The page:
20 avril 2018 | International, Naval

New undersea drones are smaller, cheaper and can be refueled deep under water


NATIONAL HARBOR, Md. — Bright yellow underwater drones were a visible highlight on the exhibition floor here at the Sea-Air-Space Exposition.

Among the autonomous underwater vehicles (AUVs) featured: a new high-speed, micro-sized vehicle by Hydroid and a subsea drone refueling station by Teledyne Energy.

Hydroid’s Remus M3V is substantially smaller than previous models. With a compact, A-size (36-inch long, 4.875-inch diameter) envelope and no fins or appendages, the vehicle can achieve speeds of more than 10 knots and dive up to 300 meters. It can be used in search and survey; intelligence, surveillance and reconnaissance (ISR); and multivehicle missions.

With its variable center of gravity, the Remus M3V can also operate in buoy mode. Its key marketing points are its small size, low cost and compatibility with existing AUV operating systems.

“The Navy always wants more with less,” said Justin S. Reid, business development manager at Hydroid. “They want a smaller vehicle that can do the same things as a larger vehicle, and also the price point to match it.”

Teledyne Energy featured its untethered subsea power station at the exposition, along with its Gavia AUV. The Gavia can perform side-scan sonar operations to capture images of the sea floor. It is intended to travel ahead of Navy fleets and transmit oceanographic data back to the vessels.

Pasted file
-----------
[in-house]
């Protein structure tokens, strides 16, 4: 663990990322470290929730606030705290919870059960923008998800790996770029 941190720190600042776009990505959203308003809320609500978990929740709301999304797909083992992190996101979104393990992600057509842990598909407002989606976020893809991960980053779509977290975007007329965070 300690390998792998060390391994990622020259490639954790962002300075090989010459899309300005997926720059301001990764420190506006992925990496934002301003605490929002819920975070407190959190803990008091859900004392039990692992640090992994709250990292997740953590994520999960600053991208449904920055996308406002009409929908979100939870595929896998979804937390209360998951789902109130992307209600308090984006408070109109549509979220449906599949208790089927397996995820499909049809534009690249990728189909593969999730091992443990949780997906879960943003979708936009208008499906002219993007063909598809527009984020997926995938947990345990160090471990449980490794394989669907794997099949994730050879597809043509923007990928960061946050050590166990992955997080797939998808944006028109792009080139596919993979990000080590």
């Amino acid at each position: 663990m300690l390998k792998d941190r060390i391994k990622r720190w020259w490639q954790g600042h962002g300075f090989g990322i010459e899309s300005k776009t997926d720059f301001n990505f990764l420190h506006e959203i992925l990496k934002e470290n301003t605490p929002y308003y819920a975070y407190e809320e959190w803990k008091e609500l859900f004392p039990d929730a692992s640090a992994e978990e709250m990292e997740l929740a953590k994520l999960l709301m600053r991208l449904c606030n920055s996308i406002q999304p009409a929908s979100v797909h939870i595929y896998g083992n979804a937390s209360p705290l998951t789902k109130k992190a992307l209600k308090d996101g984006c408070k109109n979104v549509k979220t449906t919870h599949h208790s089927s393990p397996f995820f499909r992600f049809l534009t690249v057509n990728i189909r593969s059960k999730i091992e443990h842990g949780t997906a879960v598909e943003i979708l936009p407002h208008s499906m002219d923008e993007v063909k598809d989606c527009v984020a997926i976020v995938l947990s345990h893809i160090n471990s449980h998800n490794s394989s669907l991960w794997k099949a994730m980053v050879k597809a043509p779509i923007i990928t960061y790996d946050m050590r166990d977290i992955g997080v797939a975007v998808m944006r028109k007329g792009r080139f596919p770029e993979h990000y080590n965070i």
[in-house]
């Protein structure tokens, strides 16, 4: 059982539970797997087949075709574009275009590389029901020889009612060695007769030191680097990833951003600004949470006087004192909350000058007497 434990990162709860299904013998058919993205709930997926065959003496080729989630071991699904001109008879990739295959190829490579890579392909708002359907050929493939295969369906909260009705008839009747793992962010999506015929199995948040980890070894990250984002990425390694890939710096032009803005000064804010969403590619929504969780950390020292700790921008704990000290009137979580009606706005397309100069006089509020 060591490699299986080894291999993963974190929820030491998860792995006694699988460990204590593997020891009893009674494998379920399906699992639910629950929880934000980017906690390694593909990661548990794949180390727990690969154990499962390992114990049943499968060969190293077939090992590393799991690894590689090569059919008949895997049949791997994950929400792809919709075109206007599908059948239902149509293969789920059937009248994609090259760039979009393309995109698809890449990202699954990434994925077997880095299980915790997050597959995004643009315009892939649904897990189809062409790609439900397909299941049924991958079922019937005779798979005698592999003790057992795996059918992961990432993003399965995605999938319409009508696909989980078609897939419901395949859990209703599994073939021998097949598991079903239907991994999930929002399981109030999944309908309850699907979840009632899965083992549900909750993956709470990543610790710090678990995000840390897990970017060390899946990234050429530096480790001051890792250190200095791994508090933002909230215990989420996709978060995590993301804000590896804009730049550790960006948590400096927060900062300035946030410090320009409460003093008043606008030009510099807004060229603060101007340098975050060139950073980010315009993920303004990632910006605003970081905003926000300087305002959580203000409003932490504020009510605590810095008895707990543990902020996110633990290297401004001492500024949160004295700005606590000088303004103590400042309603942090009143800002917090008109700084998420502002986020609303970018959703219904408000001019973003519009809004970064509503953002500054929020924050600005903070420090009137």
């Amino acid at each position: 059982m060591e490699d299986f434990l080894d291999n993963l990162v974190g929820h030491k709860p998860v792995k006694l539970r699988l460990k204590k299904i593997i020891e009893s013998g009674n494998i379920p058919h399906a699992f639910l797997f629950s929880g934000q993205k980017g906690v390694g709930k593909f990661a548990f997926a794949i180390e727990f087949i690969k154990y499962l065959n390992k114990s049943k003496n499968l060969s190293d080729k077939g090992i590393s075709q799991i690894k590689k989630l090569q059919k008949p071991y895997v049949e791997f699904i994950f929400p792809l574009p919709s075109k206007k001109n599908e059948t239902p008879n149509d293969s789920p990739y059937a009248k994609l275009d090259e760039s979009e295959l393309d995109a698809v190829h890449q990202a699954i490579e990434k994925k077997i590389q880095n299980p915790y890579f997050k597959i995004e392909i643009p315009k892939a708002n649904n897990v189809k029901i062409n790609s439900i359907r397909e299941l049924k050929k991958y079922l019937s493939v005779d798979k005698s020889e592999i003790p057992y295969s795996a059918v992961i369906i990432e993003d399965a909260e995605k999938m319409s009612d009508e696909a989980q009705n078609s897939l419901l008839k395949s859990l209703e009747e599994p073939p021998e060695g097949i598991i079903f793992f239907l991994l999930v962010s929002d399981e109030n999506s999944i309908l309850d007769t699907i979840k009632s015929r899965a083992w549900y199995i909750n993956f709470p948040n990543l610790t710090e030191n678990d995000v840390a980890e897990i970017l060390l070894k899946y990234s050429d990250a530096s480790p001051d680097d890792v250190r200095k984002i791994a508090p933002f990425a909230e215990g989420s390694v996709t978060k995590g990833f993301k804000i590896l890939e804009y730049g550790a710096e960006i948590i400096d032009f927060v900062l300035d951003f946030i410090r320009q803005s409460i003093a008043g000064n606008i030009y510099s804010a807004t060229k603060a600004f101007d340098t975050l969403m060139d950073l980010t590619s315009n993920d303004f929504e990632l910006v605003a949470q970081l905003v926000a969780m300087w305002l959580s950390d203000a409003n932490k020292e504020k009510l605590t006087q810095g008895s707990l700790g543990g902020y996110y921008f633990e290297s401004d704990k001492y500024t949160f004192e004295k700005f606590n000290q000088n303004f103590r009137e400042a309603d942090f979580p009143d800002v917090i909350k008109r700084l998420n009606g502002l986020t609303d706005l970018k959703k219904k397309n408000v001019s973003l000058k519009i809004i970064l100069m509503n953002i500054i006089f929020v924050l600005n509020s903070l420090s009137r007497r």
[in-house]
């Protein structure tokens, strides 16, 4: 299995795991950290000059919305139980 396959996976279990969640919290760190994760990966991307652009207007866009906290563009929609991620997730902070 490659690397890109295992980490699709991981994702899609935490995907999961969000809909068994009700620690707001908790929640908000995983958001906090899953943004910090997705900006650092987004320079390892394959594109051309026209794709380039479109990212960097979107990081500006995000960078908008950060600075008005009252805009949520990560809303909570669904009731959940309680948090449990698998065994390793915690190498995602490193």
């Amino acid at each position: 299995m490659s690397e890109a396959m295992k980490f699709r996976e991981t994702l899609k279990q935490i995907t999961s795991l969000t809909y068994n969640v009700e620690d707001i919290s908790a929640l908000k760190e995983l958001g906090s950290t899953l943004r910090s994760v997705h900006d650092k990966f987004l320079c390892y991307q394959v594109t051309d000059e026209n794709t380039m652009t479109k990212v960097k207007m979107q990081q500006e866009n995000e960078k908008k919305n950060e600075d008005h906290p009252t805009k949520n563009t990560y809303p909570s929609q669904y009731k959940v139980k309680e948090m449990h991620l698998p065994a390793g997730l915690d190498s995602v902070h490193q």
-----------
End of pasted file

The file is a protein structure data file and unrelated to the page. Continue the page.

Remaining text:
Teledyne’s subsea power station can remotely refuel the Gavia and other underwater vehicles. Deployable via ship or helicopter, the fuel cell system has an energy storage of 200 kilowatt-hours and an operating depth of 3,000 meters.

Teledyne will demonstrate the subsea power station at the Navy’s Advanced Naval Technology Exercise in August. 

Get more news from the expo here.


Sur le même sujet

  • Economics Of Rocket Reuse Still Up In The Air

    16 avril 2020 | International, Aérospatial

    Economics Of Rocket Reuse Still Up In The Air